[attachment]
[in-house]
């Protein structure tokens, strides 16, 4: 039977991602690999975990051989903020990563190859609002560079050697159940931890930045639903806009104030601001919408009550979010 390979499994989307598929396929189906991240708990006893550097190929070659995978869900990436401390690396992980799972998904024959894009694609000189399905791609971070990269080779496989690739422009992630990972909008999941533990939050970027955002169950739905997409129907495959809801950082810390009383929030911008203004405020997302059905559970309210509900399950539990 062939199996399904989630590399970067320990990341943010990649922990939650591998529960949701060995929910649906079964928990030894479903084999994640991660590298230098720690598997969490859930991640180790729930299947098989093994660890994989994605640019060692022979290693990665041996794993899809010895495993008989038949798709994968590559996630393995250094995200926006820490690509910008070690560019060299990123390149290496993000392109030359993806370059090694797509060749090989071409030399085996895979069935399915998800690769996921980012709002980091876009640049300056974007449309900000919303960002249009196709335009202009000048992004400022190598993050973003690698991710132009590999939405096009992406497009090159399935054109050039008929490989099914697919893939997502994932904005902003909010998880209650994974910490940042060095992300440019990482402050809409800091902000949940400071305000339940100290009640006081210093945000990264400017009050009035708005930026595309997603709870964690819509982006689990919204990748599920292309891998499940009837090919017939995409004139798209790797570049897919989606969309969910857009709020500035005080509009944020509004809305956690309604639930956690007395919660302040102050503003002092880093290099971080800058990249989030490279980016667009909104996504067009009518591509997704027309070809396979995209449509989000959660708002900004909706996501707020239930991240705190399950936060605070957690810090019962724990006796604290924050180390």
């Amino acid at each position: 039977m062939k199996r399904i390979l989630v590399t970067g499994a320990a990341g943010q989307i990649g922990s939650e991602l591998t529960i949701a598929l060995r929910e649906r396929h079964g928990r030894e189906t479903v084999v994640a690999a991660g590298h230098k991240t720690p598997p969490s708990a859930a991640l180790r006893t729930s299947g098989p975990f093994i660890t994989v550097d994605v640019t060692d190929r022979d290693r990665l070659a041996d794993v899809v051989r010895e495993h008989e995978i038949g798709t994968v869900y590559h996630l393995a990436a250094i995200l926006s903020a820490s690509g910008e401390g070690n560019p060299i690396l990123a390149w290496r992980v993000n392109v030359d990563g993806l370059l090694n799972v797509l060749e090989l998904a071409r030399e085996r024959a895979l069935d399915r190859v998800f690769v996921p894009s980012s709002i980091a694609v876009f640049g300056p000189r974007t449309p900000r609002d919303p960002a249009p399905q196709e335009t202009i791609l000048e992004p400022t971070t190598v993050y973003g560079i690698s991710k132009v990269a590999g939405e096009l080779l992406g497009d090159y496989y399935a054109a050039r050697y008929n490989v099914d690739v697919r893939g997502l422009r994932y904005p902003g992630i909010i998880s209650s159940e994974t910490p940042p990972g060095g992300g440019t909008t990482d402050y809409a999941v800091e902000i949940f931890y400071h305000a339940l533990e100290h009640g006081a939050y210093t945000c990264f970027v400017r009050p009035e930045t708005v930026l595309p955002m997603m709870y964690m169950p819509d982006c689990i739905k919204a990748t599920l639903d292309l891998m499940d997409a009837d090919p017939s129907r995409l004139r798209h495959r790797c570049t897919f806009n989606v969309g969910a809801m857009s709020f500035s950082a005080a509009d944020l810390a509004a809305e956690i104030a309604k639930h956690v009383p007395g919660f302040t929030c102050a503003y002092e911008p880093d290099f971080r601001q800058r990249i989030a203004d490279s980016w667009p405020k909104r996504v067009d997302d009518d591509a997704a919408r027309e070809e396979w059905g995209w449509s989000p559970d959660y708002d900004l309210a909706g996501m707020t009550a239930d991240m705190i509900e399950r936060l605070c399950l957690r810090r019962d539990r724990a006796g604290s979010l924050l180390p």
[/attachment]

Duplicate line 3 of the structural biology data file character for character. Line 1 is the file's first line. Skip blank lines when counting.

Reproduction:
């Amino acid at each position: 039977m062939k199996r399904i390979l989630v590399t970067g499994a320990a990341g943010q989307i990649g922990s939650e991602l591998t529960i949701a598929l060995r929910e649906r396929h079964g928990r030894e189906t479903v084999v994640a690999a991660g590298h230098k991240t720690p598997p969490s708990a859930a991640l180790r006893t729930s299947g098989p975990f093994i660890t994989v550097d994605v640019t060692d190929r022979d290693r990665l070659a041996d794993v899809v051989r010895e495993h008989e995978i038949g798709t994968v869900y590559h996630l393995a990436a250094i995200l926006s903020a820490s690509g910008e401390g070690n560019p060299i690396l990123a390149w290496r992980v993000n392109v030359d990563g993806l370059l090694n799972v797509l060749e090989l998904a071409r030399e085996r024959a895979l069935d399915r190859v998800f690769v996921p894009s980012s709002i980091a694609v876009f640049g300056p000189r974007t449309p900000r609002d919303p960002a249009p399905q196709e335009t202009i791609l000048e992004p400022t971070t190598v993050y973003g560079i690698s991710k132009v990269a590999g939405e096009l080779l992406g497009d090159y496989y399935a054109a050039r050697y008929n490989v099914d690739v697919r893939g997502l422009r994932y904005p902003g992630i909010i998880s209650s159940e994974t910490p940042p990972g060095g992300g440019t909008t990482d402050y809409a999941v800091e902000i949940f931890y400071h305000a339940l533990e100290h009640g006081a939050y210093t945000c990264f970027v400017r009050p009035e930045t708005v930026l595309p955002m997603m709870y964690m169950p819509d982006c689990i739905k919204a990748t599920l639903d292309l891998m499940d997409a009837d090919p017939s129907r995409l004139r798209h495959r790797c570049t897919f806009n989606v969309g969910a809801m857009s709020f500035s950082a005080a509009d944020l810390a509004a809305e956690i104030a309604k639930h956690v009383p007395g919660f302040t929030c102050a503003y002092e911008p880093d290099f971080r601001q800058r990249i989030a203004d490279s980016w667009p405020k909104r996504v067009d997302d009518d591509a997704a919408r027309e070809e396979w059905g995209w449509s989000p559970d959660y708002d900004l309210a909706g996501m707020t009550a239930d991240m705190i509900e399950r936060l605070c399950l957690r810090r019962d539990r724990a006796g604290s979010l924050l180390p």